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Nursing until the end: how voluntary assisted dying will impact Victorian nurses

Photo: Stock image
For more than two decades, the Australian Nursing and Midwifery Federation (Victoria) has been pushing for the legalisation of Voluntary Assisted Dying, or euthanasia, as it’s commonly known.

Last year, Victoria became the first state in Australia to do so. From 2019, terminally ill patients will have the right to request a lethal drug to end their lives. If the patient meets all set criteria, they will receive the drug within 10 days of their request, administering it themselves if physically possible.

It’s a decision supported, not only by the ANMF, but by nurses themselves, many of whom have witnessed first hand the devastation experienced by some patients during their final weeks and months.

“The smallest number of people to benefit are those who utilise the legislation to its fullest, and their families, who will no longer face accusations, investigations, and potential prosecution for helping a suffering loved one, or even being present when they died,” says nurse Tara Nipe, who has spent the vast majority of her career caring people following serious incidents such as stroke, as well as neurogenerative diseases including motor neurone and Parkinson’s disease, end-stage kidney failure, and autoimmune diseases like lupus.
“We know from international data that, for many, the knowledge this option is available helps far more patients than take it up.

“The voluntary assisted dying legislation means hundreds of Victorians now have the reassurance and peace of mind that comes from knowing they have an alternative if palliative care measures aren’t enough.”

Ms Nipe says that most of the patients she has cared for during their final moments, have had peaceful, comfortable deaths, however there are exceptions to the rule. 

“I’ve also been directly asked, and once begged, to assist dying patients to die.

“This request most often came from people with neurodegenerative conditions like motor neurone disease, whose symptoms are usually harder to manage than pain, though no less distressing, debilitating, and dire.”

“My hope is that a number of people will achieve better palliative care as a result of these consultations, and not need to continue through the entire process.”

One of the protections of the legislation is that voluntariness is a requirement for everyone involved, including health practitioners.

“Only specifically qualified physicians will be able to administer the medication for the small percentage of those who are unable to take it themselves, so the extent of nurse participation is assisting with drug preparation, witnessing a request, witnessing drug administration, facilitating contact, on request, with doctors who will coordinate and consult on the process, and providing information and/or resources about voluntary assisted dying.

“As patients spend more time, on average, with nurses than their medical team, it’s already common for them to confide in and ask questions of us that they are uncomfortable raising with doctors, so I expect this will happen on occasion.”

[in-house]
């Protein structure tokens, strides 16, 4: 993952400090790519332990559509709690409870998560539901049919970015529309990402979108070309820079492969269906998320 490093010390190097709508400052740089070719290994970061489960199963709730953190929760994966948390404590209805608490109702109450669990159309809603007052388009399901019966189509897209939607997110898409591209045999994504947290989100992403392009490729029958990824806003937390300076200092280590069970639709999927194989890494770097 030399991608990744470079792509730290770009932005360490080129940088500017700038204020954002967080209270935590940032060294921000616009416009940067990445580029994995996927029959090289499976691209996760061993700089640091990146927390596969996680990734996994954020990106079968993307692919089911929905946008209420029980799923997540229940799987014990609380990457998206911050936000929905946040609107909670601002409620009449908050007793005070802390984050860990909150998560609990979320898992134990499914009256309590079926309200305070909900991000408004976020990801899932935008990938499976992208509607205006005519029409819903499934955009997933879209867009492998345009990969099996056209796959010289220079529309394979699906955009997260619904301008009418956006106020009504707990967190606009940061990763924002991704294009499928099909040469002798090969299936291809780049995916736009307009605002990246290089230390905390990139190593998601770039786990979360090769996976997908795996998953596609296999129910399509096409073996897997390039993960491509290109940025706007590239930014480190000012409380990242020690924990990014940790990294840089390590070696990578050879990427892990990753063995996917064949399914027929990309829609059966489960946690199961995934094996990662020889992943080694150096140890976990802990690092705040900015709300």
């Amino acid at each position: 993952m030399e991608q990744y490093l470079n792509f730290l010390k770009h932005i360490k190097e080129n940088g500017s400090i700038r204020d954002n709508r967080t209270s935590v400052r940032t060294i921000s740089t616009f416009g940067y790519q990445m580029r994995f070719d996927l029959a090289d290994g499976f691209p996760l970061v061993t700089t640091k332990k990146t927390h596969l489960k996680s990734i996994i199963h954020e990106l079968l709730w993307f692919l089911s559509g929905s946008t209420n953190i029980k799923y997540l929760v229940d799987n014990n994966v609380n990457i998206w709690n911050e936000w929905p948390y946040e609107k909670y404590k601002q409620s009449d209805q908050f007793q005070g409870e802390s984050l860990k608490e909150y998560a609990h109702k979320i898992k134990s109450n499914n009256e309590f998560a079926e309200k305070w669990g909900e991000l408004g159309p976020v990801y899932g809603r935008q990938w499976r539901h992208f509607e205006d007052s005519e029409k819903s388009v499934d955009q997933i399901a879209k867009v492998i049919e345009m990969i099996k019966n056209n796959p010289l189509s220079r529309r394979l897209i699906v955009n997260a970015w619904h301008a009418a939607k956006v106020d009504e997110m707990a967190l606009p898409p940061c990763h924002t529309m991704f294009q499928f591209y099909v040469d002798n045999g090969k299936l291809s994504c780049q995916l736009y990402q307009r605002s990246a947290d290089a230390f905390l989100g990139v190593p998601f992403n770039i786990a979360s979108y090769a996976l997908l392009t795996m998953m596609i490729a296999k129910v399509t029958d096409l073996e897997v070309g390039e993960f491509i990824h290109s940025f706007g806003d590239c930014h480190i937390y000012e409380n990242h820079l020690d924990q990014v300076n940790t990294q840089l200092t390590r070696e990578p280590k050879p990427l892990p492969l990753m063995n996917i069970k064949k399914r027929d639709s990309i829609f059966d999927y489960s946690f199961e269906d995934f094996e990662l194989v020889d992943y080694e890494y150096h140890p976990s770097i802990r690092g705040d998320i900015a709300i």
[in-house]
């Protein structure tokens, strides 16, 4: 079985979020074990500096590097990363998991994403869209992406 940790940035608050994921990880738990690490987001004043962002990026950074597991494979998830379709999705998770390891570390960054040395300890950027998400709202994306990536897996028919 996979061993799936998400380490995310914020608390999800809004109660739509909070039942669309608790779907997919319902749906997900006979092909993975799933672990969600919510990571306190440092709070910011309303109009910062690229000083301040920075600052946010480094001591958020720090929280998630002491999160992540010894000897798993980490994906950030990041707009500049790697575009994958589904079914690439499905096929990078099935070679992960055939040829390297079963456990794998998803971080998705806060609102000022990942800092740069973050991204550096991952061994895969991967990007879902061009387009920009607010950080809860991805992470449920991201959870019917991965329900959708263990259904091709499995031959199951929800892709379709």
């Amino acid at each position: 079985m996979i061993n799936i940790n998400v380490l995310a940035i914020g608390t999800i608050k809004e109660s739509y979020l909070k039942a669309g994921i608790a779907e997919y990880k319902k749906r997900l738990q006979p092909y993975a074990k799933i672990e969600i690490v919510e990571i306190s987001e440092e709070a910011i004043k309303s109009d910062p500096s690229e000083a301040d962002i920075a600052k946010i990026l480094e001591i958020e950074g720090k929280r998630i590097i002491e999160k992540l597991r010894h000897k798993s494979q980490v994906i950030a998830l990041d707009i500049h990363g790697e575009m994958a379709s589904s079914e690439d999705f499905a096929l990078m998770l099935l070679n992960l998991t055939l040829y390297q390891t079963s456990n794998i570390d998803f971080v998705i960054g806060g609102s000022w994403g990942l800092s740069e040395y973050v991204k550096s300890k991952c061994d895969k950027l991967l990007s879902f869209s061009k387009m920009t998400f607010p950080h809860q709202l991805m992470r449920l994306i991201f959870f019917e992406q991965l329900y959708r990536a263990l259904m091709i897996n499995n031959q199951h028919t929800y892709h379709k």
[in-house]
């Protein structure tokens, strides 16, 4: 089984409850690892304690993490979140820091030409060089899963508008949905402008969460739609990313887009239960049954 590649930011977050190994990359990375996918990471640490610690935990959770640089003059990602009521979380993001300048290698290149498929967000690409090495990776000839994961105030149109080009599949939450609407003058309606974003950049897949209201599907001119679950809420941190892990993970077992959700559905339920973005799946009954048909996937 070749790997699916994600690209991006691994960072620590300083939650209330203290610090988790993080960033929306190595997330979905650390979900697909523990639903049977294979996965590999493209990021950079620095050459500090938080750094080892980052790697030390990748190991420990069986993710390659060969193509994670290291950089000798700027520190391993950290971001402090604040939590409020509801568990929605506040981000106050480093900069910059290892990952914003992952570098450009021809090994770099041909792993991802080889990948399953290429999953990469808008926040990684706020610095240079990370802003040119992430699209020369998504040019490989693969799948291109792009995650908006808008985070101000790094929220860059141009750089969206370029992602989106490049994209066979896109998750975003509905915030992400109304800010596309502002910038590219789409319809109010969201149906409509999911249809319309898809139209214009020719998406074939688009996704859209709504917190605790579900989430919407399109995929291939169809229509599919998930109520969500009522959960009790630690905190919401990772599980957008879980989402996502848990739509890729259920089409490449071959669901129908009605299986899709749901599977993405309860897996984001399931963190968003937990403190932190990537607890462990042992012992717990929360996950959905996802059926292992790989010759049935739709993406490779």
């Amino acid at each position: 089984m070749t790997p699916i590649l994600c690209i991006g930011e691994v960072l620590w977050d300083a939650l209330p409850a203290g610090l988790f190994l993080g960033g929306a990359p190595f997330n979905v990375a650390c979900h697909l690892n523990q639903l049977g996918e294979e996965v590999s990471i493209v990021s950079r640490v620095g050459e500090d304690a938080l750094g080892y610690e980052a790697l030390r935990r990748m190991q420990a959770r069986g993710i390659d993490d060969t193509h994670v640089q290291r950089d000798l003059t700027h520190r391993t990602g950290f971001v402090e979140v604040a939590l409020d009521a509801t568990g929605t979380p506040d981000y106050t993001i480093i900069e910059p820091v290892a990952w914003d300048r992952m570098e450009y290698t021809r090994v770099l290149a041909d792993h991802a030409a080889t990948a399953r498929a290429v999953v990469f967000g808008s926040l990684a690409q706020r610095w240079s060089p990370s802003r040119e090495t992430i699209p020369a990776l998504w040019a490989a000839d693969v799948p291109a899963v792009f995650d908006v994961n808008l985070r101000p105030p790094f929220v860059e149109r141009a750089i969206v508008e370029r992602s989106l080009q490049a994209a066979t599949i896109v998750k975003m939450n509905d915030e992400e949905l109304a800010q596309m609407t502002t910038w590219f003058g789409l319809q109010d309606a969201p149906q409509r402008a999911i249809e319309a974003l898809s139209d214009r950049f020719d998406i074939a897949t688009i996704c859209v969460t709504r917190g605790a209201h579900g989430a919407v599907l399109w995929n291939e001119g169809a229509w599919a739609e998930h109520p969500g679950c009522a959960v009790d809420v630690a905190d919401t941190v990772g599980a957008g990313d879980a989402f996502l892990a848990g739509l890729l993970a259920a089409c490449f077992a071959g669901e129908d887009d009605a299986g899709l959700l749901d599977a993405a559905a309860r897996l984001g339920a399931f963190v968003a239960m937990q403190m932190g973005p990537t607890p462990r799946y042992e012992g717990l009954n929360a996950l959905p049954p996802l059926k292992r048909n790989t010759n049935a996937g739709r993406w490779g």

“The extent of involvement is entirely up to the nurse.”

While there will no doubt be some nurses who object to voluntary assisted dying, and will have the right to refuse to provide information about voluntary assisted dying or be involved in the process.

But Ms Nipe urges those nurses who do have objections to keep a couple of things in mind.

“First, the number of people who access voluntary assisted dying will be a very small percentage of those they care for  - just 0.39% of all deaths in Oregon were due to assisted dying, and that legislation is less stringent than Victoria’s.

“Second, the compassion and care we have for our patients is independent of the life decisions they make; while some of us may disagree with a patient’s decision to explore voluntary assisted dying options, or to utilise it, our therapeutic relationships won’t change - they are, and will continue to be, patient-centred.”

ANMF Victoria Branch Acting Secretary Paul Gilbert says many nurses were aware of experiences, prior to the legislation passing parliament, where terminally ill patients took their own lives in harrowing circumstances.

“Despite the illegality, patients were sometimes able to secure life ending medication, and we saw the difference in a patient’s outlook when they had a choice to end their life, and once given that power, did not use it,” says Mr Gilbert.

“It is a power shift in the patient’s favour. 

“All involved, not only nurses, should be mindful of the importance of caring and assessment of all factors that contribute to a person requesting voluntary assisted dying. The request should not change or negate the nature of caring.”

Under the nurses’ code of conduct, nurses who choose not to be involved, will be obliged to respectfully.

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Nicole Madigan

Nicole Madigan is a widely published journalist with more than 15 years experience in the media and communications industries.

Specialising in health, business, property and finance, Nicole writes regularly for numerous high-profile newspapers, magazines and online publications.

Before moving into freelance writing almost a decade ago, Nicole was an on-air reporter with Channel Nine and a newspaper journalist with News Limited.

Nicole is also the Director of content and communications agency Stella Communications (www.stellacomms.com) and a children's author.